In one embodiment, the invention provides assays for screening candidate or test compounds which bind to or modulate the activity of a D6 protein or polypeptide or biologically active portion thereof. In another embodiment, the invention provides assays for screening candidate or test compounds which bind to or modulate the activity of a D6 receptor. The test compounds of the present invention can be obtained using any of the numerous approaches in combinatorial library methods known in the art, including: biological libraries; spatially addressable parallel solid phase or solution phase libraries; synthetic library methods requiring deconvolution; the ‘one-bead one-compound’ library method; and synthetic library methods using affinity chromatography selection. The biological library approach is limited to peptide libraries, while the other four approaches are applicable to peptide, non-peptide oligomer or small molecule libraries of compounds (Lam, K. S. (1997) Anticancer Drug Des. 12:145).

Examples of methods for the synthesis of molecular libraries can be found in the art, for example in: DeWitt et al. (1993) Proc. Natl. Acad. Sci. U.S.A. 90:6909; Erb et al. (1994) Proc. Natl. Acad. Sci. USA 91:11422; Zuckermann et al. (1994). J. Med. Chem. 37:2678; Cho et al. (1993) Science 261:1303; Carrell et al. (1994) Angew. Chem. Int. Ed. Engl. 33:2059; Carell et al. (1994) Angew. Chem. Int. Ed. Engl. 33:2061; and in Gallop et al. (1994) J. Med. Chem. 37:1233.

Libraries of compounds may be presented in solution (e.g., Houghten (1992) Biotechniques 13:412-421), or on beads (Lam (1991) Nature 354:82-84), chips (Fodor (1993) Nature 364:555-556), bacteria (Ladner U.S. Pat. No. 5,223,409), spores (Ladner U.S. Pat. No. '409), plasmids (Cull et al. (1992) Proc Natl Acad Sci USA 89:1865-1869) or on phage (Scott and Smith (1990) Science 249:386-390); (Devlin (1990) Science 249:404-406); (Cwirla et al. (1990) Proc. Natl. Acad. Sci. 87:6378-6382); (Felici (1991) J. Mol. Biol. 222:301-310); (Ladner supra.).

In one embodiment, an assay is a cell-based assay in which a cell which expresses a D6 receptor on the cell surface is contacted with a test compound and the ability of the test compound to bind to a D6 receptor is determined. The cell, for example, can be of mammalian origin or a yeast cell. Determining the ability of the test compound to bind to a D6 receptor can be accomplished, for example, by coupling the test compound with a radioisotope or enzymatic label such that binding of the test compound to the D6 receptor can be determined by detecting the labeled compound in a complex. For example, test compounds can be labeled with 125I, 35S, 14C, or 3H, either directly or indirectly, and the radioisotope detected by direct counting of radioemmission or by scintillation counting. Alternatively, test compounds can be enzymatically labeled with, for example, horseradish peroxidase, alkaline phosphatase, or luciferase, and the enzymatic label detected by determination of conversion of an appropriate substrate to product.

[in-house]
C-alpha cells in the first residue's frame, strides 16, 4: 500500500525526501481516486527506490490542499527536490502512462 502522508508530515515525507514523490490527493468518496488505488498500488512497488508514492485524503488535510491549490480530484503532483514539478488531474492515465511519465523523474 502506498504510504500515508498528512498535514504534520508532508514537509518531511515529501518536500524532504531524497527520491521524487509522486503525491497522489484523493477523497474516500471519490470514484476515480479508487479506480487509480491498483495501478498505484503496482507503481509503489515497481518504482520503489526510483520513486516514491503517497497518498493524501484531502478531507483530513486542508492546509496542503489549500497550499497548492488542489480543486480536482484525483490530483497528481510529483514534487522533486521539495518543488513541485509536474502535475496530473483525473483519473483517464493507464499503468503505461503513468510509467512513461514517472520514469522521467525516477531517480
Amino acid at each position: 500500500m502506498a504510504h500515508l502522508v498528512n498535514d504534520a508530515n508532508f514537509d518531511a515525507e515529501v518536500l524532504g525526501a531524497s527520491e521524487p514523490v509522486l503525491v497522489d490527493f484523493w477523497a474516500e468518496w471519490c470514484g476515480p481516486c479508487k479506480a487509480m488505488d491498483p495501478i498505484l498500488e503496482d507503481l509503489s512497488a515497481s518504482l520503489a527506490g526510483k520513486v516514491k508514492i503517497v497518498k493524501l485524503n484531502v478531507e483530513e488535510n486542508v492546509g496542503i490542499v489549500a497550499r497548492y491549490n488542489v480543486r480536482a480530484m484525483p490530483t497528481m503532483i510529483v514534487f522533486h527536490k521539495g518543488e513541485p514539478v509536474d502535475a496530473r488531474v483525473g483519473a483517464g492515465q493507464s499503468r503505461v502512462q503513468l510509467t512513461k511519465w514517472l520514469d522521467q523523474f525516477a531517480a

It is also within the scope of this invention to determine the ability of a test compound to interact with a D6 receptor without the labeling of any of the interactants. For example, a microphysiometer can be used to detect the interaction of a test compound with a D6 receptor without the labeling of either the test compound or the receptor. McConnell, H. M. et al. (1992) Science 257:1906-1912. As used herein, a “microphysiometer” (e.g., Cytosensor™) is an analytical instrument that measures the rate at which a cell acidifies its environment using a light-addressable potentiometric sensor (LAPS). Changes in this acidification rate can be used as an indicator of the interaction between ligand and receptor.

In a preferred embodiment, the assay comprises contacting a cell which expresses D6 on the cell surface with a D6 ligand (e.g., a chemokine) or biologically-active portion thereof, to form an assay mixture, contacting the assay mixture with a test compound, and determining the ability of the test compound to interact with D6, wherein determining the ability of the test compound to interact with D6 comprises determining the ability of the test compound to preferentially bind to the D6 as compared to the ability of a D6 ligand (e.g., a chemokine), or a biologically active portion thereof, to bind to the receptor.

Determining the ability of the D6 ligand to bind to or interact with D6 can be accomplished by one of the methods described above for determining direct binding. In a preferred embodiment, determining the ability of the D6 ligand to bind to or interact with D6 can be accomplished by determining the activity of D6. For example, the activity of D6 can be determined by detecting induction of a cellular second messenger of the target (e.g., intracellular Ca2+, diacylglycerol, IP3, etc.), detecting catalytic/enzymatic activity of the target an appropriate substrate, detecting the induction of a reporter gene (comprising a D6-responsive regulatory element operatively linked to a nucleic acid encoding a detectable marker, e.g., luciferase), or detecting a cellular response, for example, development, differentiation or rate of proliferation.